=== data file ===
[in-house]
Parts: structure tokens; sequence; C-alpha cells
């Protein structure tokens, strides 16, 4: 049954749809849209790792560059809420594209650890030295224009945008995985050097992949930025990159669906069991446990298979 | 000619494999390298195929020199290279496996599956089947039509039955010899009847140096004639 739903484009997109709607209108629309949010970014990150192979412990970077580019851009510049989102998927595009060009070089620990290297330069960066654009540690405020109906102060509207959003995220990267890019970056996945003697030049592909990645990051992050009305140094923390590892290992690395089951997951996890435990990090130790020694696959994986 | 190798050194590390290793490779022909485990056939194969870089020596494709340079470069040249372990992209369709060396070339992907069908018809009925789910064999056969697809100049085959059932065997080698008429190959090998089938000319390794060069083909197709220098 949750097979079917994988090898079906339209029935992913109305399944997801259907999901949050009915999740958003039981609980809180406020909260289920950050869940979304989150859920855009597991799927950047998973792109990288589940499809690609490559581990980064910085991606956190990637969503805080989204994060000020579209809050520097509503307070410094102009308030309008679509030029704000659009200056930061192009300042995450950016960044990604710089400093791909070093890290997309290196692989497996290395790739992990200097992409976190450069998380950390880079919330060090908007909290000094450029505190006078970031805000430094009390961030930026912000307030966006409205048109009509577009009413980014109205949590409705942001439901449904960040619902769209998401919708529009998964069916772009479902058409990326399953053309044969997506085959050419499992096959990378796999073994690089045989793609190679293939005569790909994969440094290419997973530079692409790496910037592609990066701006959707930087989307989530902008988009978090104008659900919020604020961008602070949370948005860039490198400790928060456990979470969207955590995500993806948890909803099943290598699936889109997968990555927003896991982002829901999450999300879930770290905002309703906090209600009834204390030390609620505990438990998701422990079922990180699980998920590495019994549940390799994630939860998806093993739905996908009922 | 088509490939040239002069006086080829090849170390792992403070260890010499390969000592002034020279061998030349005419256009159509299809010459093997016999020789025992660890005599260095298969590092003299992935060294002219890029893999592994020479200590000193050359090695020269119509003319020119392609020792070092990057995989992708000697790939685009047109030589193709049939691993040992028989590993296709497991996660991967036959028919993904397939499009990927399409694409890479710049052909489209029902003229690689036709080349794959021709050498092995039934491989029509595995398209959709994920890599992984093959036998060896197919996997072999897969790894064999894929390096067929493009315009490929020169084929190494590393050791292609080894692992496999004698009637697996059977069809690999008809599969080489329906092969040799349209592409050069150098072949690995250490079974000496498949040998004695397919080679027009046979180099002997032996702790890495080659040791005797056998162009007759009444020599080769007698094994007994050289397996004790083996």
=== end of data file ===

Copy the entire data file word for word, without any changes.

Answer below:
[in-house]
Parts: structure tokens; sequence; C-alpha cells
């Protein structure tokens, strides 16, 4: 049954749809849209790792560059809420594209650890030295224009945008995985050097992949930025990159669906069991446990298979 | 000619494999390298195929020199290279496996599956089947039509039955010899009847140096004639 739903484009997109709607209108629309949010970014990150192979412990970077580019851009510049989102998927595009060009070089620990290297330069960066654009540690405020109906102060509207959003995220990267890019970056996945003697030049592909990645990051992050009305140094923390590892290992690395089951997951996890435990990090130790020694696959994986 | 190798050194590390290793490779022909485990056939194969870089020596494709340079470069040249372990992209369709060396070339992907069908018809009925789910064999056969697809100049085959059932065997080698008429190959090998089938000319390794060069083909197709220098 949750097979079917994988090898079906339209029935992913109305399944997801259907999901949050009915999740958003039981609980809180406020909260289920950050869940979304989150859920855009597991799927950047998973792109990288589940499809690609490559581990980064910085991606956190990637969503805080989204994060000020579209809050520097509503307070410094102009308030309008679509030029704000659009200056930061192009300042995450950016960044990604710089400093791909070093890290997309290196692989497996290395790739992990200097992409976190450069998380950390880079919330060090908007909290000094450029505190006078970031805000430094009390961030930026912000307030966006409205048109009509577009009413980014109205949590409705942001439901449904960040619902769209998401919708529009998964069916772009479902058409990326399953053309044969997506085959050419499992096959990378796999073994690089045989793609190679293939005569790909994969440094290419997973530079692409790496910037592609990066701006959707930087989307989530902008988009978090104008659900919020604020961008602070949370948005860039490198400790928060456990979470969207955590995500993806948890909803099943290598699936889109997968990555927003896991982002829901999450999300879930770290905002309703906090209600009834204390030390609620505990438990998701422990079922990180699980998920590495019994549940390799994630939860998806093993739905996908009922 | 088509490939040239002069006086080829090849170390792992403070260890010499390969000592002034020279061998030349005419256009159509299809010459093997016999020789025992660890005599260095298969590092003299992935060294002219890029893999592994020479200590000193050359090695020269119509003319020119392609020792070092990057995989992708000697790939685009047109030589193709049939691993040992028989590993296709497991996660991967036959028919993904397939499009990927399409694409890479710049052909489209029902003229690689036709080349794959021709050498092995039934491989029509595995398209959709994920890599992984093959036998060896197919996997072999897969790894064999894929390096067929493009315009490929020169084929190494590393050791292609080894692992496999004698009637697996059977069809690999008809599969080489329906092969040799349209592409050069150098072949690995250490079974000496498949040998004695397919080679027009046979180099002997032996702790890495080659040791005797056998162009007759009444020599080769007698094994007994050289397996004790083996």